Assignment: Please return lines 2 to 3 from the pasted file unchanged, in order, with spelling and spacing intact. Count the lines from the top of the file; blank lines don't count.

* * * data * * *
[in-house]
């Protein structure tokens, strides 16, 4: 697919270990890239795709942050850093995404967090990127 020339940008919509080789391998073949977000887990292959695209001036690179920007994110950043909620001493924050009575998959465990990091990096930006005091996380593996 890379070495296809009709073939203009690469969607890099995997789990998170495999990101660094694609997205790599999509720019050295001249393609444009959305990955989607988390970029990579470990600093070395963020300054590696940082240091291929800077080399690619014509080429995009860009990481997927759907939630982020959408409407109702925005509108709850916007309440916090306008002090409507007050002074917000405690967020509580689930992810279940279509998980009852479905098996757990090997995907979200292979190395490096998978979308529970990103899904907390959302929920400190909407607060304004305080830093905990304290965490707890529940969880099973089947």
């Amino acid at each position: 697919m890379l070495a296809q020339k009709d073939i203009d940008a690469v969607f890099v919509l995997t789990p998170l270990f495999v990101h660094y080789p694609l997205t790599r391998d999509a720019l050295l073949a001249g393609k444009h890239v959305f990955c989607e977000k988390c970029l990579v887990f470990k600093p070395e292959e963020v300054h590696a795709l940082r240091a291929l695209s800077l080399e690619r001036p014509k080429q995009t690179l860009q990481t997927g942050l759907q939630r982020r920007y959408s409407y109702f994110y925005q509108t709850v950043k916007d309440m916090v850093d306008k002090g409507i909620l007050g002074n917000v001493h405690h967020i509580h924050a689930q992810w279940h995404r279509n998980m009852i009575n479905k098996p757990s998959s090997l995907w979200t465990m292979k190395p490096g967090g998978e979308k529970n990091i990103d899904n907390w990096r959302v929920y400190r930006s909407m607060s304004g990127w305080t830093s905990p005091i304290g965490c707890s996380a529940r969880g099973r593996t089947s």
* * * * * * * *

């Protein structure tokens, strides 16, 4: 697919270990890239795709942050850093995404967090990127 020339940008919509080789391998073949977000887990292959695209001036690179920007994110950043909620001493924050009575998959465990990091990096930006005091996380593996 890379070495296809009709073939203009690469969607890099995997789990998170495999990101660094694609997205790599999509720019050295001249393609444009959305990955989607988390970029990579470990600093070395963020300054590696940082240091291929800077080399690619014509080429995009860009990481997927759907939630982020959408409407109702925005509108709850916007309440916090306008002090409507007050002074917000405690967020509580689930992810279940279509998980009852479905098996757990090997995907979200292979190395490096998978979308529970990103899904907390959302929920400190909407607060304004305080830093905990304290965490707890529940969880099973089947």
């Amino acid at each position: 697919m890379l070495a296809q020339k009709d073939i203009d940008a690469v969607f890099v919509l995997t789990p998170l270990f495999v990101h660094y080789p694609l997205t790599r391998d999509a720019l050295l073949a001249g393609k444009h890239v959305f990955c989607e977000k988390c970029l990579v887990f470990k600093p070395e292959e963020v300054h590696a795709l940082r240091a291929l695209s800077l080399e690619r001036p014509k080429q995009t690179l860009q990481t997927g942050l759907q939630r982020r920007y959408s409407y109702f994110y925005q509108t709850v950043k916007d309440m916090v850093d306008k002090g409507i909620l007050g002074n917000v001493h405690h967020i509580h924050a689930q992810w279940h995404r279509n998980m009852i009575n479905k098996p757990s998959s090997l995907w979200t465990m292979k190395p490096g967090g998978e979308k529970n990091i990103d899904n907390w990096r959302v929920y400190r930006s909407m607060s304004g990127w305080t830093s905990p005091i304290g965490c707890s996380a529940r969880g099973r593996t089947s």